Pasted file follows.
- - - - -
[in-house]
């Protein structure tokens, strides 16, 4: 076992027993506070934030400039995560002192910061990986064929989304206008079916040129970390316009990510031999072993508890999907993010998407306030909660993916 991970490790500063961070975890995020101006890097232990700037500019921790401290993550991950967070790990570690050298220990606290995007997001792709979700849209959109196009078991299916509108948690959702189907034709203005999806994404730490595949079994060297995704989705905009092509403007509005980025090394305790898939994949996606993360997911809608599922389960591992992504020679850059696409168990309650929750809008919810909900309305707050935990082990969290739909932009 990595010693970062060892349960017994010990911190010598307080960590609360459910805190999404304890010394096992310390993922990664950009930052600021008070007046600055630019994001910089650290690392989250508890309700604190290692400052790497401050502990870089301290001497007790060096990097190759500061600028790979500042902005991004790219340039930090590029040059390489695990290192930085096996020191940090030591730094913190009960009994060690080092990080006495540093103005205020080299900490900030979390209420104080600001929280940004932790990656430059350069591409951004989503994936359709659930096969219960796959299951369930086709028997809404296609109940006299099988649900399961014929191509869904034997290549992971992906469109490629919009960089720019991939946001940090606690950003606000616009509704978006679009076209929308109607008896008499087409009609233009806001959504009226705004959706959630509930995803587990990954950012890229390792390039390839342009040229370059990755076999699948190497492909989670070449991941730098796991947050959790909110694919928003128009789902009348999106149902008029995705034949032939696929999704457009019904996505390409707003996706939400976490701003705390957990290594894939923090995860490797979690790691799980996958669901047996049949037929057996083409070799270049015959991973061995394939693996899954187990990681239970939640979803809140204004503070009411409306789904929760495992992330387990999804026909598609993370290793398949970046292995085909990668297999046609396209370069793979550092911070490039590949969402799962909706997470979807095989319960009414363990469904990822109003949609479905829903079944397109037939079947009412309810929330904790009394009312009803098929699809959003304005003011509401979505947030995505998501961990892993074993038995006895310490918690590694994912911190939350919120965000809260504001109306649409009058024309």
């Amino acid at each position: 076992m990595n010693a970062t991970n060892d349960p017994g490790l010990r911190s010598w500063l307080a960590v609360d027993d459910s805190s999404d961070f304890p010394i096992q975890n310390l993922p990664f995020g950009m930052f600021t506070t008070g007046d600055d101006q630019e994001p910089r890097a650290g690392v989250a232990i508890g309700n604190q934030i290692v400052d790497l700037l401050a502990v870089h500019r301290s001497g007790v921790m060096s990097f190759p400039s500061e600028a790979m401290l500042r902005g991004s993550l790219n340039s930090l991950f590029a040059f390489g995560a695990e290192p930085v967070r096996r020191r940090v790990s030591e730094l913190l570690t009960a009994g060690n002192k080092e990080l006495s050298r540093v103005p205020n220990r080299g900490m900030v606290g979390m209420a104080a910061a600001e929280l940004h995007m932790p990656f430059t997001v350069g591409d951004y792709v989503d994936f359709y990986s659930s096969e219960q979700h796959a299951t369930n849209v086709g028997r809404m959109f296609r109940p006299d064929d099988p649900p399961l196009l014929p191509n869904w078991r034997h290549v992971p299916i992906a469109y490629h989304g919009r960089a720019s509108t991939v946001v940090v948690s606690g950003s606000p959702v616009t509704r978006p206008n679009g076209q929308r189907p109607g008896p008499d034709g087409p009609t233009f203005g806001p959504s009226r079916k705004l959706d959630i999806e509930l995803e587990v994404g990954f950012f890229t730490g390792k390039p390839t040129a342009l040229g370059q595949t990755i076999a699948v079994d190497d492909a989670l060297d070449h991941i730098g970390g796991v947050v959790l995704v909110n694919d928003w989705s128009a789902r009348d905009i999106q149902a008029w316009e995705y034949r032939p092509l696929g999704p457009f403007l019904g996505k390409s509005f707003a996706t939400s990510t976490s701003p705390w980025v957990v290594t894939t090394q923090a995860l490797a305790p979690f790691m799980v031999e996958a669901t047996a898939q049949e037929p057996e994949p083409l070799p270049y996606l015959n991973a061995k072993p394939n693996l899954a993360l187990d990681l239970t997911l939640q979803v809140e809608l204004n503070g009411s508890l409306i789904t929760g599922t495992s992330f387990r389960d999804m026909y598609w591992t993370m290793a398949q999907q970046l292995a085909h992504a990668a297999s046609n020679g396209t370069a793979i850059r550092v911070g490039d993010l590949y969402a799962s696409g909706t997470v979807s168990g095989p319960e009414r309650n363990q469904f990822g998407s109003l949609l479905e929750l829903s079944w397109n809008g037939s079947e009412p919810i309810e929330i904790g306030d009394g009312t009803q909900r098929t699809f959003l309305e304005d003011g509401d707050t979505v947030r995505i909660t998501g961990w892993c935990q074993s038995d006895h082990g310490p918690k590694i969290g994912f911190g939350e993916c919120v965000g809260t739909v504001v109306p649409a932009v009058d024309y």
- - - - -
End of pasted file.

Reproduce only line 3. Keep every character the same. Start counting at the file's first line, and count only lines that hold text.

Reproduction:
């Amino acid at each position: 076992m990595n010693a970062t991970n060892d349960p017994g490790l010990r911190s010598w500063l307080a960590v609360d027993d459910s805190s999404d961070f304890p010394i096992q975890n310390l993922p990664f995020g950009m930052f600021t506070t008070g007046d600055d101006q630019e994001p910089r890097a650290g690392v989250a232990i508890g309700n604190q934030i290692v400052d790497l700037l401050a502990v870089h500019r301290s001497g007790v921790m060096s990097f190759p400039s500061e600028a790979m401290l500042r902005g991004s993550l790219n340039s930090l991950f590029a040059f390489g995560a695990e290192p930085v967070r096996r020191r940090v790990s030591e730094l913190l570690t009960a009994g060690n002192k080092e990080l006495s050298r540093v103005p205020n220990r080299g900490m900030v606290g979390m209420a104080a910061a600001e929280l940004h995007m932790p990656f430059t997001v350069g591409d951004y792709v989503d994936f359709y990986s659930s096969e219960q979700h796959a299951t369930n849209v086709g028997r809404m959109f296609r109940p006299d064929d099988p649900p399961l196009l014929p191509n869904w078991r034997h290549v992971p299916i992906a469109y490629h989304g919009r960089a720019s509108t991939v946001v940090v948690s606690g950003s606000p959702v616009t509704r978006p206008n679009g076209q929308r189907p109607g008896p008499d034709g087409p009609t233009f203005g806001p959504s009226r079916k705004l959706d959630i999806e509930l995803e587990v994404g990954f950012f890229t730490g390792k390039p390839t040129a342009l040229g370059q595949t990755i076999a699948v079994d190497d492909a989670l060297d070449h991941i730098g970390g796991v947050v959790l995704v909110n694919d928003w989705s128009a789902r009348d905009i999106q149902a008029w316009e995705y034949r032939p092509l696929g999704p457009f403007l019904g996505k390409s509005f707003a996706t939400s990510t976490s701003p705390w980025v957990v290594t894939t090394q923090a995860l490797a305790p979690f790691m799980v031999e996958a669901t047996a898939q049949e037929p057996e994949p083409l070799p270049y996606l015959n991973a061995k072993p394939n693996l899954a993360l187990d990681l239970t997911l939640q979803v809140e809608l204004n503070g009411s508890l409306i789904t929760g599922t495992s992330f387990r389960d999804m026909y598609w591992t993370m290793a398949q999907q970046l292995a085909h992504a990668a297999s046609n020679g396209t370069a793979i850059r550092v911070g490039d993010l590949y969402a799962s696409g909706t997470v979807s168990g095989p319960e009414r309650n363990q469904f990822g998407s109003l949609l479905e929750l829903s079944w397109n809008g037939s079947e009412p919810i309810e929330i904790g306030d009394g009312t009803q909900r098929t699809f959003l309305e304005d003011g509401d707050t979505v947030r995505i909660t998501g961990w892993c935990q074993s038995d006895h082990g310490p918690k590694i969290g994912f911190g939350e993916c919120v965000g809260t739909v504001v109306p649409a932009v009058d024309y």